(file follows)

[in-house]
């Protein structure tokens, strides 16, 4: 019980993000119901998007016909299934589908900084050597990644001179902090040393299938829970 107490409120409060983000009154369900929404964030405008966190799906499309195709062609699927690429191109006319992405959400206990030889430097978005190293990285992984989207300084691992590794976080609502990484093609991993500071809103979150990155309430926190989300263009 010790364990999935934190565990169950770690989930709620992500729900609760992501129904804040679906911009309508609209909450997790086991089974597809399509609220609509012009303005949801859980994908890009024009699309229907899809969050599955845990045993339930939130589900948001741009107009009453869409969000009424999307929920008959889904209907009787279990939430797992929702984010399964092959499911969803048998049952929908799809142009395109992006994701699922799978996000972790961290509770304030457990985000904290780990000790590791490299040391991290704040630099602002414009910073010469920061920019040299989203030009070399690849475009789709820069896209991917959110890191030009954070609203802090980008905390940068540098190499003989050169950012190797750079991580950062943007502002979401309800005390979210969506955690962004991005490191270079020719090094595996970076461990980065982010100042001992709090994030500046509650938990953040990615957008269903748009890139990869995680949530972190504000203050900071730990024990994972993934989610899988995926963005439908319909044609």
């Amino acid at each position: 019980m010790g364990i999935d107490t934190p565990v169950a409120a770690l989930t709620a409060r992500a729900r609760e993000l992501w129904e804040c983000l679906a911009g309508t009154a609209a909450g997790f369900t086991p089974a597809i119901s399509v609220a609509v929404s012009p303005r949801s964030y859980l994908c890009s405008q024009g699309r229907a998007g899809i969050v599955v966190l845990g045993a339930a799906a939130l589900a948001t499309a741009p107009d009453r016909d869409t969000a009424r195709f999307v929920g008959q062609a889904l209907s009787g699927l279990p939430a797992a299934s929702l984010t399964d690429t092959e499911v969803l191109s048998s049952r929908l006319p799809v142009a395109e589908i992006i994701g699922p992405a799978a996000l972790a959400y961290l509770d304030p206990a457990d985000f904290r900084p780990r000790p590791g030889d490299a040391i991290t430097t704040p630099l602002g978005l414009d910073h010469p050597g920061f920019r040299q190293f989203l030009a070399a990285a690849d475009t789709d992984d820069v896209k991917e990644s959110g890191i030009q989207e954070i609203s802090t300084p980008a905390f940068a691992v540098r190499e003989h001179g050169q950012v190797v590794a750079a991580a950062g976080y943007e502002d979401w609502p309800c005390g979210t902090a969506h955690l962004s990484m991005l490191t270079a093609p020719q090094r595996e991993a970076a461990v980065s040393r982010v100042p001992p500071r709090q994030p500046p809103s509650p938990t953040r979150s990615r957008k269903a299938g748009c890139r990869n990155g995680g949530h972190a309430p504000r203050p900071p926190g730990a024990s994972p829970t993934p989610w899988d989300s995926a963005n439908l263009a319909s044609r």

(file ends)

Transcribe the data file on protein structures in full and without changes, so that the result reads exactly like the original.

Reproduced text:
[in-house]
């Protein structure tokens, strides 16, 4: 019980993000119901998007016909299934589908900084050597990644001179902090040393299938829970 107490409120409060983000009154369900929404964030405008966190799906499309195709062609699927690429191109006319992405959400206990030889430097978005190293990285992984989207300084691992590794976080609502990484093609991993500071809103979150990155309430926190989300263009 010790364990999935934190565990169950770690989930709620992500729900609760992501129904804040679906911009309508609209909450997790086991089974597809399509609220609509012009303005949801859980994908890009024009699309229907899809969050599955845990045993339930939130589900948001741009107009009453869409969000009424999307929920008959889904209907009787279990939430797992929702984010399964092959499911969803048998049952929908799809142009395109992006994701699922799978996000972790961290509770304030457990985000904290780990000790590791490299040391991290704040630099602002414009910073010469920061920019040299989203030009070399690849475009789709820069896209991917959110890191030009954070609203802090980008905390940068540098190499003989050169950012190797750079991580950062943007502002979401309800005390979210969506955690962004991005490191270079020719090094595996970076461990980065982010100042001992709090994030500046509650938990953040990615957008269903748009890139990869995680949530972190504000203050900071730990024990994972993934989610899988995926963005439908319909044609």
């Amino acid at each position: 019980m010790g364990i999935d107490t934190p565990v169950a409120a770690l989930t709620a409060r992500a729900r609760e993000l992501w129904e804040c983000l679906a911009g309508t009154a609209a909450g997790f369900t086991p089974a597809i119901s399509v609220a609509v929404s012009p303005r949801s964030y859980l994908c890009s405008q024009g699309r229907a998007g899809i969050v599955v966190l845990g045993a339930a799906a939130l589900a948001t499309a741009p107009d009453r016909d869409t969000a009424r195709f999307v929920g008959q062609a889904l209907s009787g699927l279990p939430a797992a299934s929702l984010t399964d690429t092959e499911v969803l191109s048998s049952r929908l006319p799809v142009a395109e589908i992006i994701g699922p992405a799978a996000l972790a959400y961290l509770d304030p206990a457990d985000f904290r900084p780990r000790p590791g030889d490299a040391i991290t430097t704040p630099l602002g978005l414009d910073h010469p050597g920061f920019r040299q190293f989203l030009a070399a990285a690849d475009t789709d992984d820069v896209k991917e990644s959110g890191i030009q989207e954070i609203s802090t300084p980008a905390f940068a691992v540098r190499e003989h001179g050169q950012v190797v590794a750079a991580a950062g976080y943007e502002d979401w609502p309800c005390g979210t902090a969506h955690l962004s990484m991005l490191t270079a093609p020719q090094r595996e991993a970076a461990v980065s040393r982010v100042p001992p500071r709090q994030p500046p809103s509650p938990t953040r979150s990615r957008k269903a299938g748009c890139r990869n990155g995680g949530h972190a309430p504000r203050p900071p926190g730990a024990s994972p829970t993934p989610w899988d989300s995926a963005n439908l263009a319909s044609r």